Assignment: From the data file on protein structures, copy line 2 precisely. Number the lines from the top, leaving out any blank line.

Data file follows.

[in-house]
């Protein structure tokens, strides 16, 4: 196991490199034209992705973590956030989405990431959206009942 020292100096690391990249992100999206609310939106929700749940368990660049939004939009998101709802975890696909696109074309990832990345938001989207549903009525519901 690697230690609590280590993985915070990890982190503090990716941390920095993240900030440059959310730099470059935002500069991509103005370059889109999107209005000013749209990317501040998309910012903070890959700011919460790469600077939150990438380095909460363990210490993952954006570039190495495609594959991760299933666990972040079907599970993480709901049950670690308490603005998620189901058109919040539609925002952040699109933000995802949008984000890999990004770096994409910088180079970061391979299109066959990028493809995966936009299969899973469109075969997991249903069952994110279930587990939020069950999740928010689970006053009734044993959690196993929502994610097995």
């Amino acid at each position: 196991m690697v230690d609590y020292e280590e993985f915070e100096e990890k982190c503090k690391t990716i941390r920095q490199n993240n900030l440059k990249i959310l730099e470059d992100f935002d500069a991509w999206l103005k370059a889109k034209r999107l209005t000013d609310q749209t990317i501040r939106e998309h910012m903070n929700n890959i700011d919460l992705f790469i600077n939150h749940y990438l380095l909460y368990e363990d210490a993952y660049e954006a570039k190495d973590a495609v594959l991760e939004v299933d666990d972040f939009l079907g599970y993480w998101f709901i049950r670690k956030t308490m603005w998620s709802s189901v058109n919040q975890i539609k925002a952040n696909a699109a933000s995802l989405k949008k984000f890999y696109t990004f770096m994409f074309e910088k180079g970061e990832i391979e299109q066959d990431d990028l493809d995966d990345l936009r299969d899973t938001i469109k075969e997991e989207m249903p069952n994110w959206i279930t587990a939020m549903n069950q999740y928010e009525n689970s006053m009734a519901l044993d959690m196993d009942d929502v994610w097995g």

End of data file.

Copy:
């Protein structure tokens, strides 16, 4: 196991490199034209992705973590956030989405990431959206009942 020292100096690391990249992100999206609310939106929700749940368990660049939004939009998101709802975890696909696109074309990832990345938001989207549903009525519901 690697230690609590280590993985915070990890982190503090990716941390920095993240900030440059959310730099470059935002500069991509103005370059889109999107209005000013749209990317501040998309910012903070890959700011919460790469600077939150990438380095909460363990210490993952954006570039190495495609594959991760299933666990972040079907599970993480709901049950670690308490603005998620189901058109919040539609925002952040699109933000995802949008984000890999990004770096994409910088180079970061391979299109066959990028493809995966936009299969899973469109075969997991249903069952994110279930587990939020069950999740928010689970006053009734044993959690196993929502994610097995």